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01.12.2009 Social News

Parents urged not to shun responsibilities

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Parents urged not to shun responsibilities
November 30, 2009
Nadowli, UWR, Nov. 30, GNA - Mr. Mahmud Khalid, the Upper West Regional Minister, has urged parents not to shun responsibilities under the pretext of poverty to deny their children education.

He said many parents had used poverty as a tool to deny brilliant children the opportunity to get education.

Mr. Khalid was addressing students, staff and parents of the Queen of Peace Senior High School at its 10th anniversary celebrations at Nadowli on Saturday.

The anniversary was on the theme: "Discipline, morality and academic excellence: The tenets of catholic education, the gateway to responsible leadership".

Mr. Khalid appealed to parents to work hard to support their children's education, saying education was the greatest asset parents could give their children.

Mr. Khalid said government would ensure that all senior high schools were provided with adequate infrastructure and qualified teachers to help produce the manpower requirements of the country.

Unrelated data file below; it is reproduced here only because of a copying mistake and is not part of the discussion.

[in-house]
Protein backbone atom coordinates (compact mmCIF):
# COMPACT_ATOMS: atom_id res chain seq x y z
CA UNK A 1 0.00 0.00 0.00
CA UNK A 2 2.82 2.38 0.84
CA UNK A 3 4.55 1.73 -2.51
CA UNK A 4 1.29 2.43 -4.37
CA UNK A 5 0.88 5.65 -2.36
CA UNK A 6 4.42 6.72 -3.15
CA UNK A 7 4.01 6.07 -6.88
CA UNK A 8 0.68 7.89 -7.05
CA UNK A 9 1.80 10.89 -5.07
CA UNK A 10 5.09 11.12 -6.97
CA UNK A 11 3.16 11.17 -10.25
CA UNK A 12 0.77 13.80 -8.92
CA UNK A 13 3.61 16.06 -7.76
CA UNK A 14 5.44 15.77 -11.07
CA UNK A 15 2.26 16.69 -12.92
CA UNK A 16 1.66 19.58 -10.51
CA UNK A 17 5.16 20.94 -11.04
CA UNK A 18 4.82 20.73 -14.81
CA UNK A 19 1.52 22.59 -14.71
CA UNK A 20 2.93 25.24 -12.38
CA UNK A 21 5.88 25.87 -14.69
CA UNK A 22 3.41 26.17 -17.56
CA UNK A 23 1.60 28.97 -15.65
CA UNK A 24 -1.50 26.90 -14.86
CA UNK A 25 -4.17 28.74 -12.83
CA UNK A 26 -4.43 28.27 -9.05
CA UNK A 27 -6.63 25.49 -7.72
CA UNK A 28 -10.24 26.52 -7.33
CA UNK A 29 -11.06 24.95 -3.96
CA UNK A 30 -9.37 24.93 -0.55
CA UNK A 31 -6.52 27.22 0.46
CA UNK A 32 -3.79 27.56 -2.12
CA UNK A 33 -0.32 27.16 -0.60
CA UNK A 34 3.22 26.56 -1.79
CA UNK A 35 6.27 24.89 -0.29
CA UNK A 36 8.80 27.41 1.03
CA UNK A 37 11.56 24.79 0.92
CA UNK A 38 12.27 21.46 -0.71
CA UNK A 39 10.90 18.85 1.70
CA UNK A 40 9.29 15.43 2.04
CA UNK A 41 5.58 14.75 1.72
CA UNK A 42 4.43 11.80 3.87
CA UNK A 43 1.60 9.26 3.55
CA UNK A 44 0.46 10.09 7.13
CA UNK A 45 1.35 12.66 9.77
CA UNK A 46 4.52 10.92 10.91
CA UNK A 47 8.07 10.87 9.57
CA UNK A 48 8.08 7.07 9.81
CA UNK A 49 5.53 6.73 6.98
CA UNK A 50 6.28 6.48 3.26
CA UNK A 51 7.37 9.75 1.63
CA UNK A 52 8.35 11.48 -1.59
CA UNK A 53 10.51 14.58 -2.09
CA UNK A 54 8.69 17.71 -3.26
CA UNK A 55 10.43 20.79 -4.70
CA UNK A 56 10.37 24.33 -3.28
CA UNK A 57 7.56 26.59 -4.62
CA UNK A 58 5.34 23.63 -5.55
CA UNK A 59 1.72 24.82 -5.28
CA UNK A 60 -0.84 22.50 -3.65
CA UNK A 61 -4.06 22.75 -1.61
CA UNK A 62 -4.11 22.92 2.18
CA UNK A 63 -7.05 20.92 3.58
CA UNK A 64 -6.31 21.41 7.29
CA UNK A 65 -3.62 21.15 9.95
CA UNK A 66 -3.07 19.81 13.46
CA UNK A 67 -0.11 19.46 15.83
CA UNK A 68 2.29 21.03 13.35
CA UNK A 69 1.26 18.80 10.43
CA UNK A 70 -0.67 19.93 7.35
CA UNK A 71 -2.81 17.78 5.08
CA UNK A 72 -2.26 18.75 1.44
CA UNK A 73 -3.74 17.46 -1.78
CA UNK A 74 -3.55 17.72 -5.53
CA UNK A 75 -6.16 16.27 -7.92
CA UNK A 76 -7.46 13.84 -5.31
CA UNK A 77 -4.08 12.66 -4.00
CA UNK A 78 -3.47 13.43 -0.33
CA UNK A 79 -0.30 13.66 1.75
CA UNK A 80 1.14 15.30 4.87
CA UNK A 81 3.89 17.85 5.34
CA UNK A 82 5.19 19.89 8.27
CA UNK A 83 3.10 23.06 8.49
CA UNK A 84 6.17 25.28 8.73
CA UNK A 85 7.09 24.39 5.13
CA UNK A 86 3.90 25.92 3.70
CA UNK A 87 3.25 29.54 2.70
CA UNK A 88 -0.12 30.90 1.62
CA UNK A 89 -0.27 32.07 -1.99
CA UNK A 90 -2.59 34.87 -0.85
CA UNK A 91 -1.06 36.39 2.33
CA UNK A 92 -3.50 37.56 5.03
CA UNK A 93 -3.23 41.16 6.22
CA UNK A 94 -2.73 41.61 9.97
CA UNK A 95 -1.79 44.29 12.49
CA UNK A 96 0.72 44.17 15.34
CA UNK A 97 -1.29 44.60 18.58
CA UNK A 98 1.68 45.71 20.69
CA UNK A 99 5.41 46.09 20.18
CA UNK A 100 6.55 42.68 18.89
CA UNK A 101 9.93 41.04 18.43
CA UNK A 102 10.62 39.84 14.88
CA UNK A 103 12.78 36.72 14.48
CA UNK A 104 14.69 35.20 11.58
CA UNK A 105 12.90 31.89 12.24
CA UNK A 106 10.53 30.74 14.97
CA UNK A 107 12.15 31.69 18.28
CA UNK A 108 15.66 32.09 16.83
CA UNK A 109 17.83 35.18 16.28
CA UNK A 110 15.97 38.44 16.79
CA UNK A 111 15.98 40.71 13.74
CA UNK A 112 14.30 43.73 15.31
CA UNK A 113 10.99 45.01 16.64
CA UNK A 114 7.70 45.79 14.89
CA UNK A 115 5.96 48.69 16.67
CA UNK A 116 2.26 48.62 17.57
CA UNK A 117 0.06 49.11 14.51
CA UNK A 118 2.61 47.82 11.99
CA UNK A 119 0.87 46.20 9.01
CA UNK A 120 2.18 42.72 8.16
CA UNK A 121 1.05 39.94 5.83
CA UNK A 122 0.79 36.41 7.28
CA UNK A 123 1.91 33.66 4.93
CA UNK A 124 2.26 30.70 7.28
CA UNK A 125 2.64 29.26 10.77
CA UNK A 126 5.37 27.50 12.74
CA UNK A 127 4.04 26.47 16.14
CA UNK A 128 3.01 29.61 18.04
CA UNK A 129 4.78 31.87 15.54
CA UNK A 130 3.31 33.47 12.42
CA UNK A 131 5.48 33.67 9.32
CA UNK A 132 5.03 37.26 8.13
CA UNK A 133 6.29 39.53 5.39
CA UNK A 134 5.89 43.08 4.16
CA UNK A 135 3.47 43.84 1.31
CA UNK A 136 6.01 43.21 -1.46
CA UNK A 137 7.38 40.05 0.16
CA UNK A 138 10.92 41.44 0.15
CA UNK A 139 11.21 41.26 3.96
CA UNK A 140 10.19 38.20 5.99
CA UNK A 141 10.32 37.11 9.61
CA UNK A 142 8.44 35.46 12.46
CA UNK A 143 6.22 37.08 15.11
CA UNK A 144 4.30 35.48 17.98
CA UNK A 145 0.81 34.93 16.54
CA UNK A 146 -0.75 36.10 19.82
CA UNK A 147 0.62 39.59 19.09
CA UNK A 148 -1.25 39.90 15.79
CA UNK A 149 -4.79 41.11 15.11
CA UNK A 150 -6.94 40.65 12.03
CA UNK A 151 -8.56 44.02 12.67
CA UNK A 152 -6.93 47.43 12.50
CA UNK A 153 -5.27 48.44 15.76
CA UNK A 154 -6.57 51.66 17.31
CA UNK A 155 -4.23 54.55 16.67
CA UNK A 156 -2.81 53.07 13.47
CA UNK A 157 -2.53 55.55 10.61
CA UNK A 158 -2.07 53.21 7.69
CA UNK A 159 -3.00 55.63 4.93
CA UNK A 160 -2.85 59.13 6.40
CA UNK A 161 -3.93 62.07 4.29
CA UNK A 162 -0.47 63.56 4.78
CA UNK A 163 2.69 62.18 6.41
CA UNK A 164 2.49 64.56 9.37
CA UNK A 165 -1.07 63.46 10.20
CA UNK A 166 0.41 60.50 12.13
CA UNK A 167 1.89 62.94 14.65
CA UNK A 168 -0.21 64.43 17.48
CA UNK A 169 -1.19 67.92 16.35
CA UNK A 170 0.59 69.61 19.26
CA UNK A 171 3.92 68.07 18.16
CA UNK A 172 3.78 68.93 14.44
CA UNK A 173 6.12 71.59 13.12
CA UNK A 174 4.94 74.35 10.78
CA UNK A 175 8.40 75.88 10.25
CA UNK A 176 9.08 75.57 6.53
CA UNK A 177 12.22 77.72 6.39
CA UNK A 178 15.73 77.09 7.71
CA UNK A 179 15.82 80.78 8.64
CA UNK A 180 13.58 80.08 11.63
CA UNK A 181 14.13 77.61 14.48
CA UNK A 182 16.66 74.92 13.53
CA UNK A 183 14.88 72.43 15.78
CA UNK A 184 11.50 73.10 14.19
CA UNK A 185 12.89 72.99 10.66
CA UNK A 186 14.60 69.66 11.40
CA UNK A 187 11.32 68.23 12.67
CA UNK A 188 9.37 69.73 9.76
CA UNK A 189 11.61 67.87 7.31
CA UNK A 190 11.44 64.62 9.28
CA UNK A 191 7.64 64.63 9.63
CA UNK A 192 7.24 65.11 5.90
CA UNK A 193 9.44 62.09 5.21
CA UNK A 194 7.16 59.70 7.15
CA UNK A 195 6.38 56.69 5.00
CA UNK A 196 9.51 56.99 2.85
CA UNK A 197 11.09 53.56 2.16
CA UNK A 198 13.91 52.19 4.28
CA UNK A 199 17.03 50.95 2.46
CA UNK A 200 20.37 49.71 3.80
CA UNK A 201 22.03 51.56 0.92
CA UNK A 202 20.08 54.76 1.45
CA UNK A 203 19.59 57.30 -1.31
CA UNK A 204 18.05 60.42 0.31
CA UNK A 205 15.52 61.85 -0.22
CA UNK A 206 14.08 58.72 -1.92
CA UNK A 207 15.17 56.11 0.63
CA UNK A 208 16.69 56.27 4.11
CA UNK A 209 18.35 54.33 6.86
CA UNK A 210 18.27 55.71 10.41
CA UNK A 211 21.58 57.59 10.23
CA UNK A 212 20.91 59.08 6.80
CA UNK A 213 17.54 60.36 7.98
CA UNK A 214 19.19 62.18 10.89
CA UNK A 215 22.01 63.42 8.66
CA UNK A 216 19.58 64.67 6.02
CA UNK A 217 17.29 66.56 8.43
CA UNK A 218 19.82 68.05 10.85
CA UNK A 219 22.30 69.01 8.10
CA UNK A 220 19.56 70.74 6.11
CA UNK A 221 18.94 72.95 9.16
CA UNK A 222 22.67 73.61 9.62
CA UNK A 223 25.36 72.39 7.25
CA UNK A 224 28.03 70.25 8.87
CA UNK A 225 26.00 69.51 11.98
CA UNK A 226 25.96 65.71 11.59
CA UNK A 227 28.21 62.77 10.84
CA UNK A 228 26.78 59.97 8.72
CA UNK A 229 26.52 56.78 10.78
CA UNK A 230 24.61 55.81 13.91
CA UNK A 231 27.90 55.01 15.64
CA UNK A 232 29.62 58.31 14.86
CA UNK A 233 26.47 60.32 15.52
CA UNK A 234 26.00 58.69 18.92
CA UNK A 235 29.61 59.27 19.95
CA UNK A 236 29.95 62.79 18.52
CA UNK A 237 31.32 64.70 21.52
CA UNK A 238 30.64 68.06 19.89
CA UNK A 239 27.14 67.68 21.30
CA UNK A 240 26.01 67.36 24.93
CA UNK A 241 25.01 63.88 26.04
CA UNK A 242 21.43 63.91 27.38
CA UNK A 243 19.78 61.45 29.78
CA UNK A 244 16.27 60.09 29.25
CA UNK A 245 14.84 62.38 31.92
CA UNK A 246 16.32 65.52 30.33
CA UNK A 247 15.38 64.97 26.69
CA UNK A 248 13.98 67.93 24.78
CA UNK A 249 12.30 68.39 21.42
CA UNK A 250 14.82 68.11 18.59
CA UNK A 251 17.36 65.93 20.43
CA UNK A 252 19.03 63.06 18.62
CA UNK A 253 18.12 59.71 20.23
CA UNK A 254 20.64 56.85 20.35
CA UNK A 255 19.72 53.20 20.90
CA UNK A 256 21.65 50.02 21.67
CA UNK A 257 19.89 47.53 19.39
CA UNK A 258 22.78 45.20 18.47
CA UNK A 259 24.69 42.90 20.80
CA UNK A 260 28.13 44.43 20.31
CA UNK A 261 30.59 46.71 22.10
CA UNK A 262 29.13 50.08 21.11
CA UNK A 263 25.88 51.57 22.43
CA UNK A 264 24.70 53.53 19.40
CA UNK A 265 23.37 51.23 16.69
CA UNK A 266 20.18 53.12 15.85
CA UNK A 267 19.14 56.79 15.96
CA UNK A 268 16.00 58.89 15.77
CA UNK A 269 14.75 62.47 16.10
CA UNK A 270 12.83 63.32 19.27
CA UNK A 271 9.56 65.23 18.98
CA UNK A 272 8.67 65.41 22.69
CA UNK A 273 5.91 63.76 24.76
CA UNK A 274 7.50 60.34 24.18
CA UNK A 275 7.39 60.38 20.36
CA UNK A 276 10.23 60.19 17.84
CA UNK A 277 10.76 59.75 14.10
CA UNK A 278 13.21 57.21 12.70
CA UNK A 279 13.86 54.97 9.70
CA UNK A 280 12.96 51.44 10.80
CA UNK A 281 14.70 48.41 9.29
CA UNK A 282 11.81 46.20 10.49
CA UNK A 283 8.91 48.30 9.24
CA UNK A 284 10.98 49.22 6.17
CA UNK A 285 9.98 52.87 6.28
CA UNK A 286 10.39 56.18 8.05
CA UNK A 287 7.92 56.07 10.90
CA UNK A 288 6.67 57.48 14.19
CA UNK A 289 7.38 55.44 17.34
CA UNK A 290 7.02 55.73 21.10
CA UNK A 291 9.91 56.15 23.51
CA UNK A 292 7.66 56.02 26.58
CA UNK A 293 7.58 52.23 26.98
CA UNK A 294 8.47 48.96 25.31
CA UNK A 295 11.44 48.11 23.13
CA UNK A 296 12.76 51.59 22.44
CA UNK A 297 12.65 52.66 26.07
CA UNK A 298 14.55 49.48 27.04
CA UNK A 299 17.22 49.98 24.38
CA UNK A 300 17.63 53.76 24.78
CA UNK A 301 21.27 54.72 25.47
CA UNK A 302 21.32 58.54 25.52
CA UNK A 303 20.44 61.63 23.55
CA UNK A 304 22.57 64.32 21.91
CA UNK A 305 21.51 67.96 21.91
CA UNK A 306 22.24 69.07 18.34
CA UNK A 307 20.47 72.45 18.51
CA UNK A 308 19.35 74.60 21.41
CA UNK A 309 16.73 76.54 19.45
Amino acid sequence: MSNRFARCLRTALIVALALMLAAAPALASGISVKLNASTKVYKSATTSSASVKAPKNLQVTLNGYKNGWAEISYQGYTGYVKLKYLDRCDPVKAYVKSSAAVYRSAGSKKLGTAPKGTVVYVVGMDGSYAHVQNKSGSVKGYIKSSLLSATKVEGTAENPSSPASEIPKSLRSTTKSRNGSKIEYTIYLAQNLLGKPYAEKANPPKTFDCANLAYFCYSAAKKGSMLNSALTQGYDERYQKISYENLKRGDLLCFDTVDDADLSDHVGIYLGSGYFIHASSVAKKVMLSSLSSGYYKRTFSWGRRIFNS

The Catholic Bishop of Wa, Most Rev. Paul Bemile, urged government to factor in the school feeding grants for senior high schools in the north into the Savannah Accelerated Development Authority to enhance academic performance.

"The perennial delays in the payment of the grants to cater for students has been of concern to many parents and school authorities as that contributes to poor academic performance and a source of agitation among students and heads of schools", Bishop Bemile said.

He appealed to the people in the region to do away with all forms of activities or practices that would undermine children's education and development.

Madam Justina Dery, the Headmistress of the school, said the school was established as a result of collaborative efforts between the Nadowli District Assembly and the Catholic Dioceses of Wa in 1999 with 76 students but now has a student population of 600.

She said for the past four years the school had scored 100 per cent in the Senior Secondary School examinations and with aggregate 10 as its best aggregate for 2008.

Madam Dery said despite those successes, the school was faced with inadequate infrastructure including lack of science laboratory, classrooms and dormitories as well as a fence wall.


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